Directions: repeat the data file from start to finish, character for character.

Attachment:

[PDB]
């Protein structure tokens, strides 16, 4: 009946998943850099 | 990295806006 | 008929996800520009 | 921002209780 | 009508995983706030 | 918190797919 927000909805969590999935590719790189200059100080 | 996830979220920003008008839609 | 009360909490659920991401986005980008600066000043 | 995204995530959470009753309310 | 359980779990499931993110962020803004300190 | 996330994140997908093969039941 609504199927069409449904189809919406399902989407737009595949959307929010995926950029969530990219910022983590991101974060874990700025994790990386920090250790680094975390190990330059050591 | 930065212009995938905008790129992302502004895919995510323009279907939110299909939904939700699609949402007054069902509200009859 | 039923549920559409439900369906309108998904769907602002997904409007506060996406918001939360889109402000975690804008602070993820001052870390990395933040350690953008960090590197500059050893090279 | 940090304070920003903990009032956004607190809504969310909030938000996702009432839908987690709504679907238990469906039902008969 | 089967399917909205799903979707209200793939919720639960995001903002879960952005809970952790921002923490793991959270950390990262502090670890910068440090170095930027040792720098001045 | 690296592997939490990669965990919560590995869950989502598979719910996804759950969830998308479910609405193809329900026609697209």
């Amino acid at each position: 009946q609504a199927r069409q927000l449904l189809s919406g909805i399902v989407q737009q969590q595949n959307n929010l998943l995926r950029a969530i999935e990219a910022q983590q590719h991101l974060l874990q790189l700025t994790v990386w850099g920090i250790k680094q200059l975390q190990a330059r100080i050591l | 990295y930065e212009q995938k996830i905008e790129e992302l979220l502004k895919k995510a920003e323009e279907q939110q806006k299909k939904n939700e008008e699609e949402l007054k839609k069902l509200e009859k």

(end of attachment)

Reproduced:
[PDB]
């Protein structure tokens, strides 16, 4: 009946998943850099 | 990295806006 | 008929996800520009 | 921002209780 | 009508995983706030 | 918190797919 927000909805969590999935590719790189200059100080 | 996830979220920003008008839609 | 009360909490659920991401986005980008600066000043 | 995204995530959470009753309310 | 359980779990499931993110962020803004300190 | 996330994140997908093969039941 609504199927069409449904189809919406399902989407737009595949959307929010995926950029969530990219910022983590991101974060874990700025994790990386920090250790680094975390190990330059050591 | 930065212009995938905008790129992302502004895919995510323009279907939110299909939904939700699609949402007054069902509200009859 | 039923549920559409439900369906309108998904769907602002997904409007506060996406918001939360889109402000975690804008602070993820001052870390990395933040350690953008960090590197500059050893090279 | 940090304070920003903990009032956004607190809504969310909030938000996702009432839908987690709504679907238990469906039902008969 | 089967399917909205799903979707209200793939919720639960995001903002879960952005809970952790921002923490793991959270950390990262502090670890910068440090170095930027040792720098001045 | 690296592997939490990669965990919560590995869950989502598979719910996804759950969830998308479910609405193809329900026609697209």
């Amino acid at each position: 009946q609504a199927r069409q927000l449904l189809s919406g909805i399902v989407q737009q969590q595949n959307n929010l998943l995926r950029a969530i999935e990219a910022q983590q590719h991101l974060l874990q790189l700025t994790v990386w850099g920090i250790k680094q200059l975390q190990a330059r100080i050591l | 990295y930065e212009q995938k996830i905008e790129e992302l979220l502004k895919k995510a920003e323009e279907q939110q806006k299909k939904n939700e008008e699609e949402l007054k839609k069902l509200e009859k």